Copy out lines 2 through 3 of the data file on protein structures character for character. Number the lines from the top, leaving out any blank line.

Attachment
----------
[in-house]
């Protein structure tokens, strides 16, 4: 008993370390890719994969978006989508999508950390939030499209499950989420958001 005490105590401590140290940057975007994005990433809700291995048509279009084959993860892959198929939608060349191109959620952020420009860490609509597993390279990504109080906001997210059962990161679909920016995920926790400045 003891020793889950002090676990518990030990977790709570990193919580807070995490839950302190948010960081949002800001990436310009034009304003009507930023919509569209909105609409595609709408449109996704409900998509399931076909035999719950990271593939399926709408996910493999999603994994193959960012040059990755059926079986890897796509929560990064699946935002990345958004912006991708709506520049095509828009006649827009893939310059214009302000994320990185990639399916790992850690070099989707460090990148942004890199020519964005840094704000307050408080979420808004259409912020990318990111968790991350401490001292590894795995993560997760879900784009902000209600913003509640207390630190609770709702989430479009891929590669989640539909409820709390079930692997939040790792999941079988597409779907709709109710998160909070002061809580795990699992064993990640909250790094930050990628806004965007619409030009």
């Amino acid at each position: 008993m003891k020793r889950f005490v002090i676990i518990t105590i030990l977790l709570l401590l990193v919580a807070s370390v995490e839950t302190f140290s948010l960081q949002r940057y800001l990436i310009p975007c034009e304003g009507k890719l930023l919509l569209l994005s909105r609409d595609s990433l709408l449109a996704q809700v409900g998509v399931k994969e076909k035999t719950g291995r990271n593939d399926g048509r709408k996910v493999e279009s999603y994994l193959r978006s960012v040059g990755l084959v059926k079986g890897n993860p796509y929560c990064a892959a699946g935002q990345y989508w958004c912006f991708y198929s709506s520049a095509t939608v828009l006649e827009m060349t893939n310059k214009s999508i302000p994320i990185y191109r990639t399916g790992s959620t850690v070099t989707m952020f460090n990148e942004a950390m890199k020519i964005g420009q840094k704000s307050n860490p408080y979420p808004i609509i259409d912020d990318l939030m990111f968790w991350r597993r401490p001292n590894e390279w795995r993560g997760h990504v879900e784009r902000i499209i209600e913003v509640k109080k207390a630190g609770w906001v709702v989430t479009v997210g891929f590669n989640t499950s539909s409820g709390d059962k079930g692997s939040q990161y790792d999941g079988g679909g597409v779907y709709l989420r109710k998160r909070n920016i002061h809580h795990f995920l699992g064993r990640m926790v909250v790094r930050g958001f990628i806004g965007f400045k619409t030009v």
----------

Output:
């Protein structure tokens, strides 16, 4: 008993370390890719994969978006989508999508950390939030499209499950989420958001 005490105590401590140290940057975007994005990433809700291995048509279009084959993860892959198929939608060349191109959620952020420009860490609509597993390279990504109080906001997210059962990161679909920016995920926790400045 003891020793889950002090676990518990030990977790709570990193919580807070995490839950302190948010960081949002800001990436310009034009304003009507930023919509569209909105609409595609709408449109996704409900998509399931076909035999719950990271593939399926709408996910493999999603994994193959960012040059990755059926079986890897796509929560990064699946935002990345958004912006991708709506520049095509828009006649827009893939310059214009302000994320990185990639399916790992850690070099989707460090990148942004890199020519964005840094704000307050408080979420808004259409912020990318990111968790991350401490001292590894795995993560997760879900784009902000209600913003509640207390630190609770709702989430479009891929590669989640539909409820709390079930692997939040790792999941079988597409779907709709109710998160909070002061809580795990699992064993990640909250790094930050990628806004965007619409030009």
């Amino acid at each position: 008993m003891k020793r889950f005490v002090i676990i518990t105590i030990l977790l709570l401590l990193v919580a807070s370390v995490e839950t302190f140290s948010l960081q949002r940057y800001l990436i310009p975007c034009e304003g009507k890719l930023l919509l569209l994005s909105r609409d595609s990433l709408l449109a996704q809700v409900g998509v399931k994969e076909k035999t719950g291995r990271n593939d399926g048509r709408k996910v493999e279009s999603y994994l193959r978006s960012v040059g990755l084959v059926k079986g890897n993860p796509y929560c990064a892959a699946g935002q990345y989508w958004c912006f991708y198929s709506s520049a095509t939608v828009l006649e827009m060349t893939n310059k214009s999508i302000p994320i990185y191109r990639t399916g790992s959620t850690v070099t989707m952020f460090n990148e942004a950390m890199k020519i964005g420009q840094k704000s307050n860490p408080y979420p808004i609509i259409d912020d990318l939030m990111f968790w991350r597993r401490p001292n590894e390279w795995r993560g997760h990504v879900e784009r902000i499209i209600e913003v509640k109080k207390a630190g609770w906001v709702v989430t479009v997210g891929f590669n989640t499950s539909s409820g709390d059962k079930g692997s939040q990161y790792d999941g079988g679909g597409v779907y709709l989420r109710k998160r909070n920016i002061h809580h795990f995920l699992g064993r990640m926790v909250v790094r930050g958001f990628i806004g965007f400045k619409t030009v």